Aaron here. I hate excuses. I really do. And here we are with one anyway. This past week, I received news that I had lost a close friend, one who was also a social worker. I say this because it has a lot to do with why I feel the need to post this. At first, we all assumed that we had lost this vibrant 28 year old woman to a sudden illness. Then we heard the rumors. Then we heard the truth. And then we heard that the family was refusing to admit the actual cause of death.

Depression and suicidal thoughts can hit anyone, no matter their education, their work experience, or their seemingly boundless amount of energetic optimism. The key though is talking about these feelings without shame of being judged, ostracized, or being a burden. But when you are lost in those moments, your brain becomes your worst enemy. You cannot feel anything but pain. Even the part of your brain that reminds you that you have felt joy before tells you that it will never happen again.

This past week was Suicide Prevention Week. My family and I participated in the Walk Out of Darkness event on Sunday because a dear friend lost her son to suicide two years ago. I had no idea I would also be walking for my friend who lost her battle just a few days prior.

All I ask of you all is to reach out. Talk when you are in that place that feels hopeless and endless. There are more people that love you than you could possibly ever imagine. I may not have met you, talked to you or seen you before, but I am one of those people. I will make time if I can respond. Wait until I can respond, please.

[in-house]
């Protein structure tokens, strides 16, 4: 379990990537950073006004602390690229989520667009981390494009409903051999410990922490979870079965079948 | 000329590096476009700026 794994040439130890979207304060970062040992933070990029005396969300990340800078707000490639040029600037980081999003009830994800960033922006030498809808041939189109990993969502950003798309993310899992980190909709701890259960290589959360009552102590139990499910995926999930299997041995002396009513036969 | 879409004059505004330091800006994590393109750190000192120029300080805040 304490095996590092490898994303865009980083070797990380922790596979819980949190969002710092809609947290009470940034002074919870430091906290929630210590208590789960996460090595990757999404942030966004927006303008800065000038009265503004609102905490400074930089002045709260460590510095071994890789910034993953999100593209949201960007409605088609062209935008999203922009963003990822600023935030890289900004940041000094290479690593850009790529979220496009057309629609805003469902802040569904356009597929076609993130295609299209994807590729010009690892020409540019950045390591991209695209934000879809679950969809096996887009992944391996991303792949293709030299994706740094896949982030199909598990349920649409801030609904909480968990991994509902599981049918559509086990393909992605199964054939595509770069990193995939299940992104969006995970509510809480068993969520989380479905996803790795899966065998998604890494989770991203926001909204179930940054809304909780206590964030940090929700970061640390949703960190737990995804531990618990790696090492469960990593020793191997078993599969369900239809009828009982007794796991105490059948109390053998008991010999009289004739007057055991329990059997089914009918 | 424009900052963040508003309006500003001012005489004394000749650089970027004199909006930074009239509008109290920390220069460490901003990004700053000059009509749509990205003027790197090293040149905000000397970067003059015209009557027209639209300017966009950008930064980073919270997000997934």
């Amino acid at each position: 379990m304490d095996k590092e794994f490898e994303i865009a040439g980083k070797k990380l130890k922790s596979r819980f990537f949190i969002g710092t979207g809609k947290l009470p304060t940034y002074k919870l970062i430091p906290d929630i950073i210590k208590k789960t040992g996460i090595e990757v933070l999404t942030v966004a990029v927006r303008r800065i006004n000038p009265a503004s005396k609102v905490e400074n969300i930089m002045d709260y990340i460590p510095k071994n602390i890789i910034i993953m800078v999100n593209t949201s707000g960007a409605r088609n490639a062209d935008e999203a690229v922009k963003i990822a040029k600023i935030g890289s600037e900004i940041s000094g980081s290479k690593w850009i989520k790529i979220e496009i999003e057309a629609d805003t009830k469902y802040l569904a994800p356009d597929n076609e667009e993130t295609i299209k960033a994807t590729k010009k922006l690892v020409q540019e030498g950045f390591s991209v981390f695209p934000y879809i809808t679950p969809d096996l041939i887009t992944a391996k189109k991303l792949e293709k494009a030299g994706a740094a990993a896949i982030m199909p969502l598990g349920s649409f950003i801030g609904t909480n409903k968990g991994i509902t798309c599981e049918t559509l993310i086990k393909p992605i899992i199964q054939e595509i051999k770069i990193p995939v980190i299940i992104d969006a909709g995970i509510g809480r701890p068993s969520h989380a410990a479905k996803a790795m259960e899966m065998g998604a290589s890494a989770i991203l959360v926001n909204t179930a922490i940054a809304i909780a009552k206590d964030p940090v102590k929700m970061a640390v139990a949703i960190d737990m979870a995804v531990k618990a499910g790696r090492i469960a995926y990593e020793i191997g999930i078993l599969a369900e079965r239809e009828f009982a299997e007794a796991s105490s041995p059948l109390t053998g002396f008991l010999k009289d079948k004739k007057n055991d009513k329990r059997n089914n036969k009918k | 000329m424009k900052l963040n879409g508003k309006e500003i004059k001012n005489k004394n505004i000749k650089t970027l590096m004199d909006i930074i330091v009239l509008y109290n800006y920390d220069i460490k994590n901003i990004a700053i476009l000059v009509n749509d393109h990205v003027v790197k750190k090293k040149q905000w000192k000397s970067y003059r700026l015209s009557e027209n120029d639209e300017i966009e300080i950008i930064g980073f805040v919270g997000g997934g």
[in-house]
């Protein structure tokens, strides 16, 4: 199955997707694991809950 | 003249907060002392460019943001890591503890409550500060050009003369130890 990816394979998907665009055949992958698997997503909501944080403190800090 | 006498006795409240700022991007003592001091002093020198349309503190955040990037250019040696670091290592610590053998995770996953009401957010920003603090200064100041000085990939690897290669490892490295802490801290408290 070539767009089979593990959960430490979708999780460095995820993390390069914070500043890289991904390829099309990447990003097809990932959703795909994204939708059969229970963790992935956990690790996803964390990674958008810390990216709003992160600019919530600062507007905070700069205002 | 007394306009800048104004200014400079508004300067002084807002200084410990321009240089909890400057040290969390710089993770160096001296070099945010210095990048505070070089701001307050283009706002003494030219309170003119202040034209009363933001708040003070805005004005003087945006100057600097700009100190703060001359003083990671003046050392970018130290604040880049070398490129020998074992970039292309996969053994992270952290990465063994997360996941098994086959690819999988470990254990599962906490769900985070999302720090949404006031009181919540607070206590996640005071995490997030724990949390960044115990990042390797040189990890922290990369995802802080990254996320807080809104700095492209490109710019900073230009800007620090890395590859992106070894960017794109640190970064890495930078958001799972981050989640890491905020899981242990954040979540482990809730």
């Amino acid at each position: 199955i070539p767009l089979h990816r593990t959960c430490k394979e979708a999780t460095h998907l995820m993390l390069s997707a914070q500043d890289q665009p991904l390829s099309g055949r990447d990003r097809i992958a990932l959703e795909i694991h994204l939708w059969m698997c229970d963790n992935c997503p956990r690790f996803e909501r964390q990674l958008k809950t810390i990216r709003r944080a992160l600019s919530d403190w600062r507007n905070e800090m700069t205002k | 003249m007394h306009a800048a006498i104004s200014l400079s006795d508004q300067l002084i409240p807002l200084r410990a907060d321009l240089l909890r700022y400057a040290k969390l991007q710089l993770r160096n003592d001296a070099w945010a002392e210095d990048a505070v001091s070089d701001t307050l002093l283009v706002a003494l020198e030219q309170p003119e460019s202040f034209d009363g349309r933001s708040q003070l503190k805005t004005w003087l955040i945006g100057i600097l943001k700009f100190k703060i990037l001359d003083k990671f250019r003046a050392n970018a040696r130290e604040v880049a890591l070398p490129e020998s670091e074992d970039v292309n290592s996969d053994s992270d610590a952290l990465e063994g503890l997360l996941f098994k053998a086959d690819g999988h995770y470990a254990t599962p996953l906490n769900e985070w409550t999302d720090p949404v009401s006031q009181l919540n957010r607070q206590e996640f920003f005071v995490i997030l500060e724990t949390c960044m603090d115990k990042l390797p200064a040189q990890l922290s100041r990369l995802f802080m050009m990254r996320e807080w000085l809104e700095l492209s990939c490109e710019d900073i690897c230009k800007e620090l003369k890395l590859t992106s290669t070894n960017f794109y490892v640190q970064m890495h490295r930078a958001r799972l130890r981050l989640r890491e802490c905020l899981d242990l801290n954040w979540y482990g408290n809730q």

And stop hiding from the word ‘Suicide.’ The more we avoid that word, the more power it gains. The stronger its grip. IT IS NOT ABOUT A CRY FOR ATTENTION! IT IS A CRY FOR HELP! Talk frankly and openly about suicide in a respectful manner. Don’t belittle someone for having the thoughts. And don’t spend your time reminding them that they need to ignore them for the sake of everyone around them. It only reinforces the fear that they are a burden to those around them.

Hold them. Listen to them. Tell them how much they matter and that you will be there no matter what.

Thank you for reading this.